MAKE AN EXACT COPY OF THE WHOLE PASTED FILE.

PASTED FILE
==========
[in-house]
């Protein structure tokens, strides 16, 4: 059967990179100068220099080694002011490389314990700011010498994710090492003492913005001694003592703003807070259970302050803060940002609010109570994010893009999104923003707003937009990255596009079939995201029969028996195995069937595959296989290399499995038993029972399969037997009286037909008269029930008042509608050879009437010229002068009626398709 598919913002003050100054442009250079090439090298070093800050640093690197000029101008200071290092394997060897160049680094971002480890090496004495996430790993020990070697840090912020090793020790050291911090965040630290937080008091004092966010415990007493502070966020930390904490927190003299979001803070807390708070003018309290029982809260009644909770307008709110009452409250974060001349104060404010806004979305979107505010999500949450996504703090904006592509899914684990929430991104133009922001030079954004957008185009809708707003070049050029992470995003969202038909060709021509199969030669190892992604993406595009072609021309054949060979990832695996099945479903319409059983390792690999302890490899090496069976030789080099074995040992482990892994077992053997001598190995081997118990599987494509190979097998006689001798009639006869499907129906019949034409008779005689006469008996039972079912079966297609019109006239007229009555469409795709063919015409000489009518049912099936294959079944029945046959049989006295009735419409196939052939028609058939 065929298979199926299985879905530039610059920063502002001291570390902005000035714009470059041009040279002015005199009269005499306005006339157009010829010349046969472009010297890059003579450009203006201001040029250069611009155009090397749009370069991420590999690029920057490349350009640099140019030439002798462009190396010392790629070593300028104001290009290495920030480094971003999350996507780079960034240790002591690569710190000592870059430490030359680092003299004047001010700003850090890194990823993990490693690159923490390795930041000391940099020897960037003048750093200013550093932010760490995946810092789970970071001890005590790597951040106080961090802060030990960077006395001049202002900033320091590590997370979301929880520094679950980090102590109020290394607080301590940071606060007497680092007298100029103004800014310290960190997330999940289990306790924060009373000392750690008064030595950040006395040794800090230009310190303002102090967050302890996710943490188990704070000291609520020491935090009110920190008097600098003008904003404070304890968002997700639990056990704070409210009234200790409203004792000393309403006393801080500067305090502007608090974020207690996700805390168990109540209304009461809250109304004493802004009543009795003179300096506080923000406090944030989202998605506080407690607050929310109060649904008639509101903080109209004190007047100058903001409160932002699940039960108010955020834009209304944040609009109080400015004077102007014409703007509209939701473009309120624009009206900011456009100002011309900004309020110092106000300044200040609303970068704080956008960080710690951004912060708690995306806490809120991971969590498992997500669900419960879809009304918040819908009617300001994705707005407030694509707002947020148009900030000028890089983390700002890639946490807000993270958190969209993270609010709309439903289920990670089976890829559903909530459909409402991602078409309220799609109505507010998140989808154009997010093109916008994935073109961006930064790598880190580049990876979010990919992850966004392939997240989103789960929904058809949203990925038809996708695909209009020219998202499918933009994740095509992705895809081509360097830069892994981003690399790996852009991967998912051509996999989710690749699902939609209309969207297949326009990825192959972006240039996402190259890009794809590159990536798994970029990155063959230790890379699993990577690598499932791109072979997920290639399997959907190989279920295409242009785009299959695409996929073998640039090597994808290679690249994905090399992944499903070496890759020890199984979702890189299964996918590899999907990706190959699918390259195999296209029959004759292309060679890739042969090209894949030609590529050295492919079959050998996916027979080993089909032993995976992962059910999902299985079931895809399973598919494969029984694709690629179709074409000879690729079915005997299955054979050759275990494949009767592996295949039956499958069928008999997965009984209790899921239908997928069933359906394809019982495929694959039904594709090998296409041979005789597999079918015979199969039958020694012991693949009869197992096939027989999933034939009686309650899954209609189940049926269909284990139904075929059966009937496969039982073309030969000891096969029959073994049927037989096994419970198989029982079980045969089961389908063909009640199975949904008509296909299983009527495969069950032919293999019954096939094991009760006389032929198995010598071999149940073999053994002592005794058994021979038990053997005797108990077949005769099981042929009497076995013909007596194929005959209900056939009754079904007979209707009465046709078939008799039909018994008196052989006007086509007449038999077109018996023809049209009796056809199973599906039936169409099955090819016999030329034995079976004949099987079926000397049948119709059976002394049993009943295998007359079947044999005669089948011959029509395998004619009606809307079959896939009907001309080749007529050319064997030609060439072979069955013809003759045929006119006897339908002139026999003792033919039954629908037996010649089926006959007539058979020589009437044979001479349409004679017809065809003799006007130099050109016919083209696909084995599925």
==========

[in-house]
């Protein structure tokens, strides 16, 4: 059967990179100068220099080694002011490389314990700011010498994710090492003492913005001694003592703003807070259970302050803060940002609010109570994010893009999104923003707003937009990255596009079939995201029969028996195995069937595959296989290399499995038993029972399969037997009286037909008269029930008042509608050879009437010229002068009626398709 598919913002003050100054442009250079090439090298070093800050640093690197000029101008200071290092394997060897160049680094971002480890090496004495996430790993020990070697840090912020090793020790050291911090965040630290937080008091004092966010415990007493502070966020930390904490927190003299979001803070807390708070003018309290029982809260009644909770307008709110009452409250974060001349104060404010806004979305979107505010999500949450996504703090904006592509899914684990929430991104133009922001030079954004957008185009809708707003070049050029992470995003969202038909060709021509199969030669190892992604993406595009072609021309054949060979990832695996099945479903319409059983390792690999302890490899090496069976030789080099074995040992482990892994077992053997001598190995081997118990599987494509190979097998006689001798009639006869499907129906019949034409008779005689006469008996039972079912079966297609019109006239007229009555469409795709063919015409000489009518049912099936294959079944029945046959049989006295009735419409196939052939028609058939 065929298979199926299985879905530039610059920063502002001291570390902005000035714009470059041009040279002015005199009269005499306005006339157009010829010349046969472009010297890059003579450009203006201001040029250069611009155009090397749009370069991420590999690029920057490349350009640099140019030439002798462009190396010392790629070593300028104001290009290495920030480094971003999350996507780079960034240790002591690569710190000592870059430490030359680092003299004047001010700003850090890194990823993990490693690159923490390795930041000391940099020897960037003048750093200013550093932010760490995946810092789970970071001890005590790597951040106080961090802060030990960077006395001049202002900033320091590590997370979301929880520094679950980090102590109020290394607080301590940071606060007497680092007298100029103004800014310290960190997330999940289990306790924060009373000392750690008064030595950040006395040794800090230009310190303002102090967050302890996710943490188990704070000291609520020491935090009110920190008097600098003008904003404070304890968002997700639990056990704070409210009234200790409203004792000393309403006393801080500067305090502007608090974020207690996700805390168990109540209304009461809250109304004493802004009543009795003179300096506080923000406090944030989202998605506080407690607050929310109060649904008639509101903080109209004190007047100058903001409160932002699940039960108010955020834009209304944040609009109080400015004077102007014409703007509209939701473009309120624009009206900011456009100002011309900004309020110092106000300044200040609303970068704080956008960080710690951004912060708690995306806490809120991971969590498992997500669900419960879809009304918040819908009617300001994705707005407030694509707002947020148009900030000028890089983390700002890639946490807000993270958190969209993270609010709309439903289920990670089976890829559903909530459909409402991602078409309220799609109505507010998140989808154009997010093109916008994935073109961006930064790598880190580049990876979010990919992850966004392939997240989103789960929904058809949203990925038809996708695909209009020219998202499918933009994740095509992705895809081509360097830069892994981003690399790996852009991967998912051509996999989710690749699902939609209309969207297949326009990825192959972006240039996402190259890009794809590159990536798994970029990155063959230790890379699993990577690598499932791109072979997920290639399997959907190989279920295409242009785009299959695409996929073998640039090597994808290679690249994905090399992944499903070496890759020890199984979702890189299964996918590899999907990706190959699918390259195999296209029959004759292309060679890739042969090209894949030609590529050295492919079959050998996916027979080993089909032993995976992962059910999902299985079931895809399973598919494969029984694709690629179709074409000879690729079915005997299955054979050759275990494949009767592996295949039956499958069928008999997965009984209790899921239908997928069933359906394809019982495929694959039904594709090998296409041979005789597999079918015979199969039958020694012991693949009869197992096939027989999933034939009686309650899954209609189940049926269909284990139904075929059966009937496969039982073309030969000891096969029959073994049927037989096994419970198989029982079980045969089961389908063909009640199975949904008509296909299983009527495969069950032919293999019954096939094991009760006389032929198995010598071999149940073999053994002592005794058994021979038990053997005797108990077949005769099981042929009497076995013909007596194929005959209900056939009754079904007979209707009465046709078939008799039909018994008196052989006007086509007449038999077109018996023809049209009796056809199973599906039936169409099955090819016999030329034995079976004949099987079926000397049948119709059976002394049993009943295998007359079947044999005669089948011959029509395998004619009606809307079959896939009907001309080749007529050319064997030609060439072979069955013809003759045929006119006897339908002139026999003792033919039954629908037996010649089926006959007539058979020589009437044979001479349409004679017809065809003799006007130099050109016919083209696909084995599925």